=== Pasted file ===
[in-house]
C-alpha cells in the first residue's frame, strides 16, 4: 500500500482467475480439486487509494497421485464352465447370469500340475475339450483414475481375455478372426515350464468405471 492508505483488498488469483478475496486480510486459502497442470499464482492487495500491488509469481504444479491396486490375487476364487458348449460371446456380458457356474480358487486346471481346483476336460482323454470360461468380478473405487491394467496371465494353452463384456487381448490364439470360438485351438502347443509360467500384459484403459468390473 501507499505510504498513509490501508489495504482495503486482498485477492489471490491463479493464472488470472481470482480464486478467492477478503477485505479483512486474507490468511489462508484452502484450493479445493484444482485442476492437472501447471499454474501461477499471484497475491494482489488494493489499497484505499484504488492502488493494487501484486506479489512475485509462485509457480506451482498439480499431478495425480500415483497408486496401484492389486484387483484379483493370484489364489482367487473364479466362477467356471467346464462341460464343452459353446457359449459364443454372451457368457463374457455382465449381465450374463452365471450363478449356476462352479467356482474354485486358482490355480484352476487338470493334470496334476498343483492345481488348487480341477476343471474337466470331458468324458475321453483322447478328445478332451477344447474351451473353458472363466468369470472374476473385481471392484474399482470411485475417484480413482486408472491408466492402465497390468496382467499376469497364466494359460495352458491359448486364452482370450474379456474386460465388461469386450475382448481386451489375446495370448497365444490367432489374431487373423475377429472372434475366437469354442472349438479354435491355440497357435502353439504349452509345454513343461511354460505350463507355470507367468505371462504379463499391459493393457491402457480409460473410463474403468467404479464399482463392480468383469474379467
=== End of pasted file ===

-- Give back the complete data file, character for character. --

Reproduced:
[in-house]
C-alpha cells in the first residue's frame, strides 16, 4: 500500500482467475480439486487509494497421485464352465447370469500340475475339450483414475481375455478372426515350464468405471 492508505483488498488469483478475496486480510486459502497442470499464482492487495500491488509469481504444479491396486490375487476364487458348449460371446456380458457356474480358487486346471481346483476336460482323454470360461468380478473405487491394467496371465494353452463384456487381448490364439470360438485351438502347443509360467500384459484403459468390473 501507499505510504498513509490501508489495504482495503486482498485477492489471490491463479493464472488470472481470482480464486478467492477478503477485505479483512486474507490468511489462508484452502484450493479445493484444482485442476492437472501447471499454474501461477499471484497475491494482489488494493489499497484505499484504488492502488493494487501484486506479489512475485509462485509457480506451482498439480499431478495425480500415483497408486496401484492389486484387483484379483493370484489364489482367487473364479466362477467356471467346464462341460464343452459353446457359449459364443454372451457368457463374457455382465449381465450374463452365471450363478449356476462352479467356482474354485486358482490355480484352476487338470493334470496334476498343483492345481488348487480341477476343471474337466470331458468324458475321453483322447478328445478332451477344447474351451473353458472363466468369470472374476473385481471392484474399482470411485475417484480413482486408472491408466492402465497390468496382467499376469497364466494359460495352458491359448486364452482370450474379456474386460465388461469386450475382448481386451489375446495370448497365444490367432489374431487373423475377429472372434475366437469354442472349438479354435491355440497357435502353439504349452509345454513343461511354460505350463507355470507367468505371462504379463499391459493393457491402457480409460473410463474403468467404479464399482463392480468383469474379467